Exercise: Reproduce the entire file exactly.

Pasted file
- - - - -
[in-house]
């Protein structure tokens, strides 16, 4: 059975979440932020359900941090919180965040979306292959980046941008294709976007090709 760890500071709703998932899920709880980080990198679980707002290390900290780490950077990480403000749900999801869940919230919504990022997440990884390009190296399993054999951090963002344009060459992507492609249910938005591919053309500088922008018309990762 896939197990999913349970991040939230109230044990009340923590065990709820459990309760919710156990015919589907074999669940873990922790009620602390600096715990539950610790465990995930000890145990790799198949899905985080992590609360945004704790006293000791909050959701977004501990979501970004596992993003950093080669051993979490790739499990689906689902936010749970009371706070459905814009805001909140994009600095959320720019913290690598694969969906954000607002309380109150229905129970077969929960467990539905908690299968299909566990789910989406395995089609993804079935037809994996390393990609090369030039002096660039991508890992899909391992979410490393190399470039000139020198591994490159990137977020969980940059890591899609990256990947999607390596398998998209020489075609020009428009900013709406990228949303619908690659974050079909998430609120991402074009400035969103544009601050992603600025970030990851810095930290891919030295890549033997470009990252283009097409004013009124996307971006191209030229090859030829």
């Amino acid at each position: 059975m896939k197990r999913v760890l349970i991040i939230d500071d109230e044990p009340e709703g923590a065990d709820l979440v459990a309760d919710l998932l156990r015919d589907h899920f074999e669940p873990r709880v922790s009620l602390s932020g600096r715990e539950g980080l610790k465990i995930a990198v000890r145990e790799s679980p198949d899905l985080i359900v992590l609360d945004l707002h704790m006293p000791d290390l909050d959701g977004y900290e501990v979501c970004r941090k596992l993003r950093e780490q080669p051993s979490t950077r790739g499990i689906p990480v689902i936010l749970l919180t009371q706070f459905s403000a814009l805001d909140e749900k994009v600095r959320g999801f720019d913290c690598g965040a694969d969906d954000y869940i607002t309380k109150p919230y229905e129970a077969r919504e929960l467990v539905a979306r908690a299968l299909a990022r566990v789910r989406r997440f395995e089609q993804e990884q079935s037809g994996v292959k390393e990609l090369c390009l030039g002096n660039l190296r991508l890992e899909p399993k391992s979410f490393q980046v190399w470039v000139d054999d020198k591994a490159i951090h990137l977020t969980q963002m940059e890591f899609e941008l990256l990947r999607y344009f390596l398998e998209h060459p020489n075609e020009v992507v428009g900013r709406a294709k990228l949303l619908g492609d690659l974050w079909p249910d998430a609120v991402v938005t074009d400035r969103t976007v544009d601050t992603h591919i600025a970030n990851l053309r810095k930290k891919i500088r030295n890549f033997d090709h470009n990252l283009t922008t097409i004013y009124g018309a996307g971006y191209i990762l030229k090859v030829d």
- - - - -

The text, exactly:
[in-house]
């Protein structure tokens, strides 16, 4: 059975979440932020359900941090919180965040979306292959980046941008294709976007090709 760890500071709703998932899920709880980080990198679980707002290390900290780490950077990480403000749900999801869940919230919504990022997440990884390009190296399993054999951090963002344009060459992507492609249910938005591919053309500088922008018309990762 896939197990999913349970991040939230109230044990009340923590065990709820459990309760919710156990015919589907074999669940873990922790009620602390600096715990539950610790465990995930000890145990790799198949899905985080992590609360945004704790006293000791909050959701977004501990979501970004596992993003950093080669051993979490790739499990689906689902936010749970009371706070459905814009805001909140994009600095959320720019913290690598694969969906954000607002309380109150229905129970077969929960467990539905908690299968299909566990789910989406395995089609993804079935037809994996390393990609090369030039002096660039991508890992899909391992979410490393190399470039000139020198591994490159990137977020969980940059890591899609990256990947999607390596398998998209020489075609020009428009900013709406990228949303619908690659974050079909998430609120991402074009400035969103544009601050992603600025970030990851810095930290891919030295890549033997470009990252283009097409004013009124996307971006191209030229090859030829």
């Amino acid at each position: 059975m896939k197990r999913v760890l349970i991040i939230d500071d109230e044990p009340e709703g923590a065990d709820l979440v459990a309760d919710l998932l156990r015919d589907h899920f074999e669940p873990r709880v922790s009620l602390s932020g600096r715990e539950g980080l610790k465990i995930a990198v000890r145990e790799s679980p198949d899905l985080i359900v992590l609360d945004l707002h704790m006293p000791d290390l909050d959701g977004y900290e501990v979501c970004r941090k596992l993003r950093e780490q080669p051993s979490t950077r790739g499990i689906p990480v689902i936010l749970l919180t009371q706070f459905s403000a814009l805001d909140e749900k994009v600095r959320g999801f720019d913290c690598g965040a694969d969906d954000y869940i607002t309380k109150p919230y229905e129970a077969r919504e929960l467990v539905a979306r908690a299968l299909a990022r566990v789910r989406r997440f395995e089609q993804e990884q079935s037809g994996v292959k390393e990609l090369c390009l030039g002096n660039l190296r991508l890992e899909p399993k391992s979410f490393q980046v190399w470039v000139d054999d020198k591994a490159i951090h990137l977020t969980q963002m940059e890591f899609e941008l990256l990947r999607y344009f390596l398998e998209h060459p020489n075609e020009v992507v428009g900013r709406a294709k990228l949303l619908g492609d690659l974050w079909p249910d998430a609120v991402v938005t074009d400035r969103t976007v544009d601050t992603h591919i600025a970030n990851l053309r810095k930290k891919i500088r030295n890549f033997d090709h470009n990252l283009t922008t097409i004013y009124g018309a996307g971006y191209i990762l030229k090859v030829d």